How Does Bitcoin Work – The Basics
Before you can begin confidently playing around with cryptocurrency, I strongly recommend you get a good grasp of what Blockchain technology is all about, and how different coins like Bitcoin, Ripple, Ethereum, come into play. Let’s start by looking at the different things you need to get a cryptocurrency working. We’ll start with the basics and then move into more specifics about what you’ll need to get started.
The Transaction – The first thing you need to think about with a virtual currency is the transaction – the actual exchange of value from one person to another. While this may sound simple, in many ways it can be easy to forge a transaction to try to cheat the system. With physical currency, transactions are controlled by banking institutions which verify that they’re not forged and are unique.
A Serial Number – To avoid people trying to forge transactions or reuse them with virtual currency, you need a way to tie a unique serial number to each person and each transaction as well. Bitcoin does this by using a private and public encrypted key. These hashes are used to make sure transactions aren’t duplicated in the network and there’s no way to cheat the system.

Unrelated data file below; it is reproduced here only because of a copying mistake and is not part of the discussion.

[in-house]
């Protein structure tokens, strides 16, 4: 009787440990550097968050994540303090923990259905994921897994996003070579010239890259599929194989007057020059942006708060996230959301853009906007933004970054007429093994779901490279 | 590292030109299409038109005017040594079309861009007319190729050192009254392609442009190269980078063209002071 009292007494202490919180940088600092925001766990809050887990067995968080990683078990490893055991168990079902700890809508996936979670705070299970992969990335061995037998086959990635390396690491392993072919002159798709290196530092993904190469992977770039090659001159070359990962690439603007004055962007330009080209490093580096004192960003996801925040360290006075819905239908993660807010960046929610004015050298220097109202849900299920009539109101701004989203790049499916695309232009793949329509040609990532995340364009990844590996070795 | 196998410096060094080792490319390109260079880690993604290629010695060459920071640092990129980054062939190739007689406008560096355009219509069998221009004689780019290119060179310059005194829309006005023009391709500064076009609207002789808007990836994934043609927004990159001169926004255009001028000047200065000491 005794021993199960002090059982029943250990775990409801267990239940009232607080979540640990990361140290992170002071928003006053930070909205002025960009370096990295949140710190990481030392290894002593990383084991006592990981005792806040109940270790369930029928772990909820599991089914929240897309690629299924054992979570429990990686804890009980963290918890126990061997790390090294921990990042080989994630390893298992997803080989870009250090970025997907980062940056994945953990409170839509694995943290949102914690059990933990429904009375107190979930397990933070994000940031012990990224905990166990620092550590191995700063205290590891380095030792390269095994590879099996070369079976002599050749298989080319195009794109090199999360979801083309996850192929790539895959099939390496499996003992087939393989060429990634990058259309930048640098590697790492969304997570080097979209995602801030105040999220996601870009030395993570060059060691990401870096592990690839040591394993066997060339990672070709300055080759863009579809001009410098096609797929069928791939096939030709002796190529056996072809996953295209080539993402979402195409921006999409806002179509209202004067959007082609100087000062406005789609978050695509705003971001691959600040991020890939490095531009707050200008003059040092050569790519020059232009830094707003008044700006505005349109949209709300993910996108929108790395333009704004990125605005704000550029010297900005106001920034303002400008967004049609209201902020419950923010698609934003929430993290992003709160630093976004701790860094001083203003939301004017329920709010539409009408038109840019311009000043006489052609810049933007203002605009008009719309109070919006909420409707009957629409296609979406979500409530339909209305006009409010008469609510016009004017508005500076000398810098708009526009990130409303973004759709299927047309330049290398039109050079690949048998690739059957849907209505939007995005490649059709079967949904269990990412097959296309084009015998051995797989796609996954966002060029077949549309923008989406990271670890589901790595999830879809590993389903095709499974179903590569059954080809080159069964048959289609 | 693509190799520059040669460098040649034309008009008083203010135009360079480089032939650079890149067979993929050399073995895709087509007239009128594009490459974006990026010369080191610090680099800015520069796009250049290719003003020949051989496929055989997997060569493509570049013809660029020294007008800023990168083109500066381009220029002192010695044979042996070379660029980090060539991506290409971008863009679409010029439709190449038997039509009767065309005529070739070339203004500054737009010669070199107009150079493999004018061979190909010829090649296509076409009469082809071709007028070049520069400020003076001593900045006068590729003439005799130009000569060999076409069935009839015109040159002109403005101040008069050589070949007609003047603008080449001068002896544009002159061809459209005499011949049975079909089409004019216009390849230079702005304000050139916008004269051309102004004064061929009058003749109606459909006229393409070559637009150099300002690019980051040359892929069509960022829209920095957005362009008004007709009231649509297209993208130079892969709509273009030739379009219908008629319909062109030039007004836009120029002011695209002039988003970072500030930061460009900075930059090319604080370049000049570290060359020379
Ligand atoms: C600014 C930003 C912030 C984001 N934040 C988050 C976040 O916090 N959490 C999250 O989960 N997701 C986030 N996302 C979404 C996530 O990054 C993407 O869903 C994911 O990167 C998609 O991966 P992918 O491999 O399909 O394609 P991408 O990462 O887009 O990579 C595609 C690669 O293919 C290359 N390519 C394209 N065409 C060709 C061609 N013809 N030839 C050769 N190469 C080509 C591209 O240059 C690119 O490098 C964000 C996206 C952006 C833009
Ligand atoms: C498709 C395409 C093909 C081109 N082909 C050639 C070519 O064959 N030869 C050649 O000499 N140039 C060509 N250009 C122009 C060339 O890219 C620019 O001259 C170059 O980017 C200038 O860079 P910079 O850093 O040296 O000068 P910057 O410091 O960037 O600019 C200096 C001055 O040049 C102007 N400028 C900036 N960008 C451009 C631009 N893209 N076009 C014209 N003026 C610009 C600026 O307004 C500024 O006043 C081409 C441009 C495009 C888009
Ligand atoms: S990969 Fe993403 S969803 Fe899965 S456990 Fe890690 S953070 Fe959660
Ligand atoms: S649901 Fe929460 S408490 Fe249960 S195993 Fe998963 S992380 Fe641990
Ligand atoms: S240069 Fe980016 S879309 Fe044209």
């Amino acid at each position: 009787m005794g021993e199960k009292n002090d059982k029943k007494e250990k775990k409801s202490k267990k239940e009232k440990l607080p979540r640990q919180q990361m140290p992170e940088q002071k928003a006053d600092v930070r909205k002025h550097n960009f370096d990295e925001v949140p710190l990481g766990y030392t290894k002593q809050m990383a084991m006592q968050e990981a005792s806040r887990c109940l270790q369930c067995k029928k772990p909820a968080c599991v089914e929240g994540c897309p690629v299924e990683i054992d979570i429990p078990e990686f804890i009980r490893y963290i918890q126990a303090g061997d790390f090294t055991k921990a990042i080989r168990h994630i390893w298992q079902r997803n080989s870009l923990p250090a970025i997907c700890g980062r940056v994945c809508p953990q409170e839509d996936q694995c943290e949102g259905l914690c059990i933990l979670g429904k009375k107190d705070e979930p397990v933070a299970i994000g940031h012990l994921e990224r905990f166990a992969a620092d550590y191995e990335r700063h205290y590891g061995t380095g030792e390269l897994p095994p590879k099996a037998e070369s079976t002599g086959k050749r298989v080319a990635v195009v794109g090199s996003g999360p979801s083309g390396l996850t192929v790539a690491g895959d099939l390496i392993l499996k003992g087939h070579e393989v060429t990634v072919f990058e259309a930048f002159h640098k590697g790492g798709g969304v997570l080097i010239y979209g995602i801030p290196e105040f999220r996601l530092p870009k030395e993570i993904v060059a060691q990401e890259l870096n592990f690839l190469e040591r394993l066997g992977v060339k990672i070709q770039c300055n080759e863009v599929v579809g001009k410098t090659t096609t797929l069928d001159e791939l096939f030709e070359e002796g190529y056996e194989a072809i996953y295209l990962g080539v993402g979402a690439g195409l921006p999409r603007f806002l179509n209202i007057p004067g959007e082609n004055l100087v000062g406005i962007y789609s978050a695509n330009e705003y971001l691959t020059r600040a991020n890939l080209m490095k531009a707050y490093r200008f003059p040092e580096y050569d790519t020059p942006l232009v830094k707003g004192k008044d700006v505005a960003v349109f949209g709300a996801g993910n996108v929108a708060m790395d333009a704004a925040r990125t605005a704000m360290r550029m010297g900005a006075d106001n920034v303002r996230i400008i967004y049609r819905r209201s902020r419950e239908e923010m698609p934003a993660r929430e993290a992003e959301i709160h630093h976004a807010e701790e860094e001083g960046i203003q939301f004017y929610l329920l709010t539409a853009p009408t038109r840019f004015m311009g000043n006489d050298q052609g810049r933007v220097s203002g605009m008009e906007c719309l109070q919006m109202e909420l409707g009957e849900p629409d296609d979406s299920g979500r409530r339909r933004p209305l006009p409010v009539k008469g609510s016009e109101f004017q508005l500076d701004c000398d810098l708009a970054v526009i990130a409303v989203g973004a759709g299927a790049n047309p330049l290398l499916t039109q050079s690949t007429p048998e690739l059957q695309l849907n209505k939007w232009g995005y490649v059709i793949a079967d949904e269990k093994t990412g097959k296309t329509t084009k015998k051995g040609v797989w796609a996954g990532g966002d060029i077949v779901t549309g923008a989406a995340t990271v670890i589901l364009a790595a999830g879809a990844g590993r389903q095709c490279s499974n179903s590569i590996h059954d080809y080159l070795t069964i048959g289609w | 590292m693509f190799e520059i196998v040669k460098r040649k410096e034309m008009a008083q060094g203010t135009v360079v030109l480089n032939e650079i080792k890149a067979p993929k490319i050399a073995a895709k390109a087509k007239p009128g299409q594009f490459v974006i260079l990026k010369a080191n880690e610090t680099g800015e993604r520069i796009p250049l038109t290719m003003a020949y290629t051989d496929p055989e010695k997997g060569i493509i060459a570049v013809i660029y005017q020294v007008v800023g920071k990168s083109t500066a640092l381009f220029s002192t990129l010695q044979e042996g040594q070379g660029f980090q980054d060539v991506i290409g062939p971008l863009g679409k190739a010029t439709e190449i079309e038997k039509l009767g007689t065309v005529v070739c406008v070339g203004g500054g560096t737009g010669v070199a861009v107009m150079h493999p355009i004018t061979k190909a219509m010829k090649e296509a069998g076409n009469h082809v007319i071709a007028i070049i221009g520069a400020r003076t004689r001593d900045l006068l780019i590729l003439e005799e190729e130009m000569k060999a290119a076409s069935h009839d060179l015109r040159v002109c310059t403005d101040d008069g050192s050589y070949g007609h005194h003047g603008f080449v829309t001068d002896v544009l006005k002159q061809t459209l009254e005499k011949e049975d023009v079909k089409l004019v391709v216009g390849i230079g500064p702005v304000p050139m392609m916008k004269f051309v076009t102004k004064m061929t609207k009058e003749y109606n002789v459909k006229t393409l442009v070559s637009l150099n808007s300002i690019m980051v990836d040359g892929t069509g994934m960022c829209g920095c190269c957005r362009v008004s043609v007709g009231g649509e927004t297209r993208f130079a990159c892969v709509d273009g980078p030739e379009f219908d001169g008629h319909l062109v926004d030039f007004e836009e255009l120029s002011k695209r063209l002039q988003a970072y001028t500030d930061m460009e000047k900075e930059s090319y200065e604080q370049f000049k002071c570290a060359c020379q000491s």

Goodbye Banks – Currently, banks are in place to facilitate a financial transaction between two people. When Bitcoin was being set-up, it was realized that banks could be taken out of the picture entirely if a peer-to-peer network was created to verify the transactions between two entities. This decentralization of financial transactions is one of the biggest reasons so many smart people are getting excited about Bitcoin.
Bitcoin Mining – Another piece is needed to make Bitcoin work. If it’s too easy for transactions to be validated, people could program bots to flood the network with verifications, making it difficult to actually verify the transaction. To combat this, the idea is to make it computationally difficult to verify the transaction. This helps fight against the bad guys while at the same time offering a way to reward people who give up computing power to verify the transaction. The computational puzzle has to be difficult enough to make it impossible to hack while easy enough to still allow people to solve in a reasonable amount of time.
So, when you set-up a Bitcoin Wallet – aka a Bitcoin client – you will generate a public and private key that is unique to you. This is used to transfer bitcoins to you as well as allow you to transfer bitcoins to other people in the network.
After your Bitcoin Wallet is installed and running, you can create a Bitcoin Address if you want to receive BTC from someone else on the network. At the same time, you can use another Bitcoin address generated in order to pay for goods or services.
The next step is a transaction being generated when the actual swapping of BTC occurs between a buyer and seller. This is added to the blockchain where others will verify the transaction (by solving the math problem) and then publish details of the transaction publicly – to the blockchain.